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I Dream Africa

I Dream Africa



Namib Hoodia

One of the Namib Desert's most celebrated plants is the Namib Hoodia (Hoodia currorii) that occurs from the central Namib to southern Angola. It is found mainly on plains and sometimes in rocky places such as around Hoodia Lodge in Sossusvlei. (Hoodia currorii) has remarkable appetite-reducing qualities, a fact known for ever and a day by the locals, but recently used by the general public for its pharmaceutical use (who claim it as their own discovery!) It can also be eaten to lower blood pressure, cure colds and is an aid to indigestion.
Namib hoodia can grow up to 1m in height and after the rains, its 'fresh-coloured, showy flowers decorate the plains of the Desert. The flowers can reach a hand's breadth in size, but unfortunately can smell of carrion and attract pollinators including flies. There are 10 Hoodia species in Namibia that can only be distinguished from each other by their flowers. Namib Hoodia is a protected species.

Bushman Candle

Common in most of the western parts of the southern Namib is the bushman's candle (Sarcocaulon patersonii). It can be found around the coastal town of Luderitz area down to the Northern Cape. It is a spiny shrub with thick stems and a 'waxy bark'. The large flowers bloom in a variety of colours that can transform the landscape beautifully into a magnificent desert flower show. Colours range from dark pink to almost white.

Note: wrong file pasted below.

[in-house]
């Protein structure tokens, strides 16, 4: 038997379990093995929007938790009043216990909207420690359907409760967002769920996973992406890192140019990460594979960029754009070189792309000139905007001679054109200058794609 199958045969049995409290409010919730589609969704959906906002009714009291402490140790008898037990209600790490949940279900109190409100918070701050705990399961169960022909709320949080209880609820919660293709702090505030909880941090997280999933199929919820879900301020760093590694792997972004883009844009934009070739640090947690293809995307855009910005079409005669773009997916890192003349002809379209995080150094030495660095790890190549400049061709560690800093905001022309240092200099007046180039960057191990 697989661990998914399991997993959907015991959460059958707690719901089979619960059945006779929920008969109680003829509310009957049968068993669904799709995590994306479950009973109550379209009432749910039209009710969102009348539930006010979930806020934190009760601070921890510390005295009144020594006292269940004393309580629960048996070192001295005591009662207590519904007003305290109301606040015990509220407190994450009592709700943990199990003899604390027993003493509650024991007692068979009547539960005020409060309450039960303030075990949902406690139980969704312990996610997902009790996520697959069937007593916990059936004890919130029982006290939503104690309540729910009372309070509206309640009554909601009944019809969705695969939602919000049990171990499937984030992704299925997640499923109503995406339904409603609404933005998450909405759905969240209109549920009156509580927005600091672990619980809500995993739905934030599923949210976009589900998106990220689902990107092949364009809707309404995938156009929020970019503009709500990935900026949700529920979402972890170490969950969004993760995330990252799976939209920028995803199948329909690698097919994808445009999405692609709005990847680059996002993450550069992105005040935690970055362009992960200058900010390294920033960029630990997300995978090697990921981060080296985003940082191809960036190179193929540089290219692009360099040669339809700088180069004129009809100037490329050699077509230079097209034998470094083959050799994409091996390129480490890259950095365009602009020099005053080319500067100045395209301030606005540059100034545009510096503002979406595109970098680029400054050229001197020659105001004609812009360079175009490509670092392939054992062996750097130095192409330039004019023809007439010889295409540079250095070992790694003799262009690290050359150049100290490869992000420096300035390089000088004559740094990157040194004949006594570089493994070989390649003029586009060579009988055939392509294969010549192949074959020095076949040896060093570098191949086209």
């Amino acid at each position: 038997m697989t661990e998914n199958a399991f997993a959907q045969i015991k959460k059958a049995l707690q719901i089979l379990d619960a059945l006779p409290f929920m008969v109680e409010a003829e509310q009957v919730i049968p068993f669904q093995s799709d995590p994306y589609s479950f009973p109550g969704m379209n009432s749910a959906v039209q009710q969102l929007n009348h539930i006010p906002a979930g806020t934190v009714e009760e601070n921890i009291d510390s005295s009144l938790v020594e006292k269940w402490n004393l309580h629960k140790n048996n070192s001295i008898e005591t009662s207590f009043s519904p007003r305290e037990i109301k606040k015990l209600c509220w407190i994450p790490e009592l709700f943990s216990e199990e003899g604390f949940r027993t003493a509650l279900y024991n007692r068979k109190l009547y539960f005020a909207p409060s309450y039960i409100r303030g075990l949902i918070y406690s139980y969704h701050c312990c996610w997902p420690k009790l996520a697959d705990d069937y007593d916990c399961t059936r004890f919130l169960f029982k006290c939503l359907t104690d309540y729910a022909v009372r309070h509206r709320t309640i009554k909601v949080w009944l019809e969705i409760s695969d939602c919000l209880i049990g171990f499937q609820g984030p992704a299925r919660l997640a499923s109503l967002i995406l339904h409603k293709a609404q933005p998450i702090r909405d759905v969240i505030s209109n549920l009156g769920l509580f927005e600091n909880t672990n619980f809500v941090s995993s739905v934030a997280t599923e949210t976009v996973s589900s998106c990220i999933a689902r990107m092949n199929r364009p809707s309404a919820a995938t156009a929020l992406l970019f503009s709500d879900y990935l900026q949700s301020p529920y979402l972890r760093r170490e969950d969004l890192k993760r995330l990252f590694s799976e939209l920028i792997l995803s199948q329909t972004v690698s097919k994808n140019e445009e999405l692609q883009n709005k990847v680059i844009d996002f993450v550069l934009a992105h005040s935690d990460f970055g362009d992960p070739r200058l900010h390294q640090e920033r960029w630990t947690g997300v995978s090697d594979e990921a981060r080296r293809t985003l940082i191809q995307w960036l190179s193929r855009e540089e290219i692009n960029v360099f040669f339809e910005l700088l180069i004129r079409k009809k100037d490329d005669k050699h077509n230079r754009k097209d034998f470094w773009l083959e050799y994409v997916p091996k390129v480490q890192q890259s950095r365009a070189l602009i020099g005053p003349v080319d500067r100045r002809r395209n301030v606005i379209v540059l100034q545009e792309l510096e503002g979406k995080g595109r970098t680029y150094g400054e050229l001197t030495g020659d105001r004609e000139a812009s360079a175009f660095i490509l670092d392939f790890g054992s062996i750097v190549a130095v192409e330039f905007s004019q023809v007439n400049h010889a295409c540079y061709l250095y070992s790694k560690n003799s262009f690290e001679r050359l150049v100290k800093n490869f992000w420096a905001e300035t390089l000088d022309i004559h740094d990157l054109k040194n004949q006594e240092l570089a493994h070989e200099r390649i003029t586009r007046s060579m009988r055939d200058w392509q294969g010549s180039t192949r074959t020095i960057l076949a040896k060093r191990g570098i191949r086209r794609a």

Bushman's Candle is often associated with plain habitats and also occurs on the (lower) slopes of inselbergs. This particular species is also confused with some of the other 9 species of Sarcocaulon found in Namibia. Identification is easier once both flowers and leaves are evident.


A yearly but short lived event is the bloom of the lilies on Sandhof Pan about 40 kilometers from Maltahohe. Why the Paludosum only grows in this area is still a mystery.
Once the yearly rains start in January or February and the pan fills to more than 30 centimeters, it will take about five to seven days for the flowers to grow and bloom. The lilies can cover up to seven hundred hectares. Together with the flowers a horde of elephant beetles arrive seemingly out of nowhere to devour on these delicacies, but when the flowers fade, so do the beetles.

The lily in question is the bushveld vlei lily Crinum Paludosum. It is part of the amaryllis genus of plants and can be found in several countries in southern Africa. As yet, hardly any research has been done on this mass display of flowers – nor on the weevil (Brachycerus inornatus) which appears together with the lilies, feeds on them and also disappears with them. The insect is about 5 cm long and a member of the snout beetle family.

Visitors from abroad are very lucky indeed if they have the chance to see the lilies in bloom. For many Namibians the display of flowers is a good reason for a weekend trip.

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